Electronic cigarettes and hookah are now included in the city’s smoking ban.

The Louisville Metro Council passed an ordinance to amend the ban as such during their regular council meeting Thursday night.

The 15-6 vote of approval for the ordinance means electronic cigarettes and hookah use is now prohibited in buildings open to the public and establishments in which people work.

“I am still of the opinion that neither e-cigs or hookah can be deemed safe or healthy for human consumption,” said councilwoman Vicki Aubrey Welch, a Democrat and the sponsor the ordinance.

Welch said legislators reached a compromise with local business owners, who voiced concern during committee meetings about the measure’s likelihood to reduce retail activity.

Consumers can still sample electronic cigarette flavors, under the measure. And certain hookah lounges will be exempt from the regulations, per the ordinance.

The push to bolster the city’s smoking ban began in earnest after Louisville Mayor Greg Fischer called on the council to take such action during his annual state of the city address in February.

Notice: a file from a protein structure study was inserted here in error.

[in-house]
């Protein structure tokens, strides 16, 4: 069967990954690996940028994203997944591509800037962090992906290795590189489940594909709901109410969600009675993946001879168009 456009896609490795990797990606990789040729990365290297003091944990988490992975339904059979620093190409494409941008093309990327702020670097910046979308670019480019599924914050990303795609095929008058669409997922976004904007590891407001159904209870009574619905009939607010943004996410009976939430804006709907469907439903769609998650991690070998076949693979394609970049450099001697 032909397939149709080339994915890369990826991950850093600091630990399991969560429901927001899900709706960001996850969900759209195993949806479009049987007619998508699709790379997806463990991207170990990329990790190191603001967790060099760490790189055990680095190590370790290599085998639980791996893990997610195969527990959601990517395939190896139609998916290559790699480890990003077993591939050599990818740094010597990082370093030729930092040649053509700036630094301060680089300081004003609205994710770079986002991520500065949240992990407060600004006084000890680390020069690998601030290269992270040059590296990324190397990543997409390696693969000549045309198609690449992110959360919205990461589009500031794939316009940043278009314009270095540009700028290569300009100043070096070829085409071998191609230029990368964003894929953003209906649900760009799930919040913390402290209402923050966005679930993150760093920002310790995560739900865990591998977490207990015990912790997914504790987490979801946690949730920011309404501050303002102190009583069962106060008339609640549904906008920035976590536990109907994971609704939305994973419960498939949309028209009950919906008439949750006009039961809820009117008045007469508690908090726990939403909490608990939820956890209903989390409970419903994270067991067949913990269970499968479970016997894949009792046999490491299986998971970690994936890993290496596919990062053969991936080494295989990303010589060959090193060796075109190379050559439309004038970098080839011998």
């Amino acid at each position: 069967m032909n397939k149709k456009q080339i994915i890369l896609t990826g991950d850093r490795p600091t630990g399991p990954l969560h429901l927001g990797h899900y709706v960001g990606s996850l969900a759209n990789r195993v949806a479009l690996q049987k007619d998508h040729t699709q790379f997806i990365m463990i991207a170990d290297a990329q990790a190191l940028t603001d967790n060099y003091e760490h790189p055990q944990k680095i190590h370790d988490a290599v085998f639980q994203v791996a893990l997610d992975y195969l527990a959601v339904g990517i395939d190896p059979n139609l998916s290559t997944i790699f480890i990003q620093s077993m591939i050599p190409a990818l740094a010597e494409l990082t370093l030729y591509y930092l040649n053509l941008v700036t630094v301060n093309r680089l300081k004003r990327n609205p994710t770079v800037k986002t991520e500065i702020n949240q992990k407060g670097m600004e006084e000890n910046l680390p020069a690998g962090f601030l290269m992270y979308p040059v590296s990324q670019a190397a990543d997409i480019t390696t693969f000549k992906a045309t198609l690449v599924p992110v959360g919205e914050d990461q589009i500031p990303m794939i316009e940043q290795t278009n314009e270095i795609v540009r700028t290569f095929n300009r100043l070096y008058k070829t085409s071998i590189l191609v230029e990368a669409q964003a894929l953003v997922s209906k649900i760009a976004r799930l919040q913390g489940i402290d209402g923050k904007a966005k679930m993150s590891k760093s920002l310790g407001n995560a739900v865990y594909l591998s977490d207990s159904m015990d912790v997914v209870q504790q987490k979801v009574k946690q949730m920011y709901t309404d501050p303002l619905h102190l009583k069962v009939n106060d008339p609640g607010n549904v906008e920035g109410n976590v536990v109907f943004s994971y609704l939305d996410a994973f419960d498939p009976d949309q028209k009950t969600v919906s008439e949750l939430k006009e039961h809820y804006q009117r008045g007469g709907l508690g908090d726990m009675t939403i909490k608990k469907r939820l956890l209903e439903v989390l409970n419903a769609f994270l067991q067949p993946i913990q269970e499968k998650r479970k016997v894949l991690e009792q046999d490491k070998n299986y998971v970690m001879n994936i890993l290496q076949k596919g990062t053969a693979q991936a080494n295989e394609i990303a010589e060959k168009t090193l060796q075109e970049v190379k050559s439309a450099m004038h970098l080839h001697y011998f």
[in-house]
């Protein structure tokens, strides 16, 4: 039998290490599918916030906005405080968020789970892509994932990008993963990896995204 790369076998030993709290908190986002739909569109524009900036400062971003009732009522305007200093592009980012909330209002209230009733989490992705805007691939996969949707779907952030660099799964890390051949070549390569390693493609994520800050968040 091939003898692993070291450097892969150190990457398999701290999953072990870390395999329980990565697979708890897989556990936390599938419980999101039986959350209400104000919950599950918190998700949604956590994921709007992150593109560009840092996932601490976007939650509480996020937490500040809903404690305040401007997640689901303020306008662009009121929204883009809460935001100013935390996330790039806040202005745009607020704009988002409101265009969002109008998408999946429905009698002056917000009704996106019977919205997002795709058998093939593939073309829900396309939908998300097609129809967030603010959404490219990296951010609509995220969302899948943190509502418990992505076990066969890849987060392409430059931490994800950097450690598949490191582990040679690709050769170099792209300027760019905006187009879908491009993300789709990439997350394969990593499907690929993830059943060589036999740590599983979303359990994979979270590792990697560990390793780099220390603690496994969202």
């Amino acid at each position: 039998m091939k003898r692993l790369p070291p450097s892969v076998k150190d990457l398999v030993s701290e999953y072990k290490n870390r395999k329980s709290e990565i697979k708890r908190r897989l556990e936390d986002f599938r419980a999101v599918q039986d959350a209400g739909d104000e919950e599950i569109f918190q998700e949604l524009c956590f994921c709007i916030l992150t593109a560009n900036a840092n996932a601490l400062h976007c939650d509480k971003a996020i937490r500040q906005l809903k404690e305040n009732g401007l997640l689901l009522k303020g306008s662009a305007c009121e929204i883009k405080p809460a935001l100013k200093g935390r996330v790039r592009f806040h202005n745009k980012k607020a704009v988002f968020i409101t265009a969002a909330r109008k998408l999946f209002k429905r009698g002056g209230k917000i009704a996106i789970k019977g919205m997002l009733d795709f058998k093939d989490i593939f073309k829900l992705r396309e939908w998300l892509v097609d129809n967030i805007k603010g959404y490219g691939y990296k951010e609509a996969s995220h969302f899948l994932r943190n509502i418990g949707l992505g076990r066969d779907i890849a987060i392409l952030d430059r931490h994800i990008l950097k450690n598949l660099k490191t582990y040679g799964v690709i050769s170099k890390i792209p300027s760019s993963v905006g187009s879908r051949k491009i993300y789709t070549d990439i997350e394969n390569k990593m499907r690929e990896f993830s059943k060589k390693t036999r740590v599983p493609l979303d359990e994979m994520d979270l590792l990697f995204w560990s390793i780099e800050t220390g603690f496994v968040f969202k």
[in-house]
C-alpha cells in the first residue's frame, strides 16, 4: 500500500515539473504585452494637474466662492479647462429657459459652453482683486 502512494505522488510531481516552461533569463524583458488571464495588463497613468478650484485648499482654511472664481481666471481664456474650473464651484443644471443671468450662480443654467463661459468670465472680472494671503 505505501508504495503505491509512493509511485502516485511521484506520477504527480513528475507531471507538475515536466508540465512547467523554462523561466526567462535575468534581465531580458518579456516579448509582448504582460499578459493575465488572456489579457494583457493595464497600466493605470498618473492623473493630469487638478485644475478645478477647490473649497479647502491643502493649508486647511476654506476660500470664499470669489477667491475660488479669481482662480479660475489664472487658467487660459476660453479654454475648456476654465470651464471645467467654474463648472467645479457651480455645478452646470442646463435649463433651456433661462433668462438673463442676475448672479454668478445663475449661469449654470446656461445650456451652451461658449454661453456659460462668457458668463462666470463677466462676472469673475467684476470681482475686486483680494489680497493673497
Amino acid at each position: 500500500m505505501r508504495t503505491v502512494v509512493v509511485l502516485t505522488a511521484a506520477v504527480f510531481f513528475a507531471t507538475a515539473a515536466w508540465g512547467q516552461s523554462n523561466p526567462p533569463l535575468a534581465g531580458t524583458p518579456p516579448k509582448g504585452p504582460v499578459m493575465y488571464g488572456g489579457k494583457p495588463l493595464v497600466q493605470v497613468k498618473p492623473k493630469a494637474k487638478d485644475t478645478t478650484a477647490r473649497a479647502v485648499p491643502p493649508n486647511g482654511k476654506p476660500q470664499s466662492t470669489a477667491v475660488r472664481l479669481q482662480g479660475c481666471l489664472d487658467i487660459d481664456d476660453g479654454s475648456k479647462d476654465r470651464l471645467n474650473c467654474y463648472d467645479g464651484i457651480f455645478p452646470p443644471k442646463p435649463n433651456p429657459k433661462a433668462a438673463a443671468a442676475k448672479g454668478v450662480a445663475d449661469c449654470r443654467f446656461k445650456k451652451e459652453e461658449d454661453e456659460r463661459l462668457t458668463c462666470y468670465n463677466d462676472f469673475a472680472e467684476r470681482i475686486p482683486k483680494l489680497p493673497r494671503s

Fischer issued a statement shortly after the vote expressing gratitude for the measure’s approval. He said the move will uphold “our standard for clean, smoke-free indoor air.”

Despite his support, the measure was met with resistance from some Metro Council members.

Councilman Kevin Kramer, a Republican from District 11, said he’s been provided with little evidence that hookah products are detrimental to users’ health.

“This might be a little bit too much, I think it’s time to slow down a little bit,” he said.

Councilwoman Mary Woolridge, a Democrat from District 3, called the ordinance an overreach of government regulation.

“I don’t know where all this concern is, when we have to breath the air in west Louisville and Rubbertown,” she said.

Woolridge drew laughter when she praised her colleagues for allowing residents to still smoke in their private homes.

And Councilwoman Jessica Green, a Democrat from District 1, considered Fischer’s push to add electronic cigarettes and hookah to the city’s smoking ban a “publicity stunt.”

Green too said more attention should be paid to pollutants coming from factories along the Ohio River. Specifically, she cited American Synthetic Rubber, a factory along the Ohio River that’s set to have certain requirements related to the release of toxic chemicals into the air loosened by the Air Pollution Control Board,which is under Fischer’s direction.

“We’ve got toxins and carcinogens floating all throughout west Louisville,” Green said.

The city’s smoking ban was originally enacted in January 2008.

Jacob Ryan is a reporter for the Kentucky Center for Investigative Reporting.